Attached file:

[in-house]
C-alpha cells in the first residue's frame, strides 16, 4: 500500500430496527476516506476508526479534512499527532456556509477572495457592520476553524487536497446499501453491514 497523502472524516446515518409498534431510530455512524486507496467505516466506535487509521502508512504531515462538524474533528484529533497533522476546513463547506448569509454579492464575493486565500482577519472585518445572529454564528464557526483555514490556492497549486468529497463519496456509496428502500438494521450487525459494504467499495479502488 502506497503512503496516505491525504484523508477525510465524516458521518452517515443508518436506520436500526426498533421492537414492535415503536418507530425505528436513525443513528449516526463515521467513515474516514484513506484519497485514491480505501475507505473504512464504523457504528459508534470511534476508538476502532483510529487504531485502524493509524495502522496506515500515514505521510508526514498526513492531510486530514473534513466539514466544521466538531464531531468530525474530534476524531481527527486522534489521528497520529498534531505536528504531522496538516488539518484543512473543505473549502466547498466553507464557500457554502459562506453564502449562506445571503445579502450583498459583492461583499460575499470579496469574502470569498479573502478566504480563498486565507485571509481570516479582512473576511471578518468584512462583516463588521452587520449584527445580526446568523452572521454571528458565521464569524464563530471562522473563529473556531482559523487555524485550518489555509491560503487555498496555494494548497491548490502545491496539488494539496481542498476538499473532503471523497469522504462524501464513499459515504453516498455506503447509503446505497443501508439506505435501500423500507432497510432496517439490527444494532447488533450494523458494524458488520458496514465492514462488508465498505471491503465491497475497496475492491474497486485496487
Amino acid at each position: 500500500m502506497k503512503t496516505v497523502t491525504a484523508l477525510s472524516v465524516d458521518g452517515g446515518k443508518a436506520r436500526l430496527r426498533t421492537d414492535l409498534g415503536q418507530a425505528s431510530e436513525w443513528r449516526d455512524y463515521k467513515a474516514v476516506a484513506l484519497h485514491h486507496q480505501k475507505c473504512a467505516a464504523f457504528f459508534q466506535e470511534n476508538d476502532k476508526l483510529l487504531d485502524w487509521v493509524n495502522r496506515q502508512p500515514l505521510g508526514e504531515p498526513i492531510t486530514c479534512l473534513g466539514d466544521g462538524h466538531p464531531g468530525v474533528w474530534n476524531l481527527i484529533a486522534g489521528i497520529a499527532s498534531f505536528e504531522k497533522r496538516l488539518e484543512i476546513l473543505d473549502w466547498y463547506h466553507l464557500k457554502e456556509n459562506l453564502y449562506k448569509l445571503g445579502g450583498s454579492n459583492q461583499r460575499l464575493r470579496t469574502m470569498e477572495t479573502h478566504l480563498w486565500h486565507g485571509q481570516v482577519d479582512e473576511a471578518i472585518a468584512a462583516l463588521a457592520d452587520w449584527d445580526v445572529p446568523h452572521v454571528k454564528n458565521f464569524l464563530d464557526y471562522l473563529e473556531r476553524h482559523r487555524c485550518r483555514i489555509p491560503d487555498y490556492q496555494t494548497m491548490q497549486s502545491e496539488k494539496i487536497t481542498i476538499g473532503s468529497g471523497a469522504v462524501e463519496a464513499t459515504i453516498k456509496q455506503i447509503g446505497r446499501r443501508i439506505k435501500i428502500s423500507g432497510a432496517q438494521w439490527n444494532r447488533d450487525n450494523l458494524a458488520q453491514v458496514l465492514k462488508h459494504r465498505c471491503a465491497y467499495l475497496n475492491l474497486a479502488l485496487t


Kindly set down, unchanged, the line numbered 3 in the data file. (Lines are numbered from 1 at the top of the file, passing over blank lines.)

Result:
Amino acid at each position: 500500500m502506497k503512503t496516505v497523502t491525504a484523508l477525510s472524516v465524516d458521518g452517515g446515518k443508518a436506520r436500526l430496527r426498533t421492537d414492535l409498534g415503536q418507530a425505528s431510530e436513525w443513528r449516526d455512524y463515521k467513515a474516514v476516506a484513506l484519497h485514491h486507496q480505501k475507505c473504512a467505516a464504523f457504528f459508534q466506535e470511534n476508538d476502532k476508526l483510529l487504531d485502524w487509521v493509524n495502522r496506515q502508512p500515514l505521510g508526514e504531515p498526513i492531510t486530514c479534512l473534513g466539514d466544521g462538524h466538531p464531531g468530525v474533528w474530534n476524531l481527527i484529533a486522534g489521528i497520529a499527532s498534531f505536528e504531522k497533522r496538516l488539518e484543512i476546513l473543505d473549502w466547498y463547506h466553507l464557500k457554502e456556509n459562506l453564502y449562506k448569509l445571503g445579502g450583498s454579492n459583492q461583499r460575499l464575493r470579496t469574502m470569498e477572495t479573502h478566504l480563498w486565500h486565507g485571509q481570516v482577519d479582512e473576511a471578518i472585518a468584512a462583516l463588521a457592520d452587520w449584527d445580526v445572529p446568523h452572521v454571528k454564528n458565521f464569524l464563530d464557526y471562522l473563529e473556531r476553524h482559523r487555524c485550518r483555514i489555509p491560503d487555498y490556492q496555494t494548497m491548490q497549486s502545491e496539488k494539496i487536497t481542498i476538499g473532503s468529497g471523497a469522504v462524501e463519496a464513499t459515504i453516498k456509496q455506503i447509503g446505497r446499501r443501508i439506505k435501500i428502500s423500507g432497510a432496517q438494521w439490527n444494532r447488533d450487525n450494523l458494524a458488520q453491514v458496514l465492514k462488508h459494504r465498505c471491503a465491497y467499495l475497496n475492491l474497486a479502488l485496487t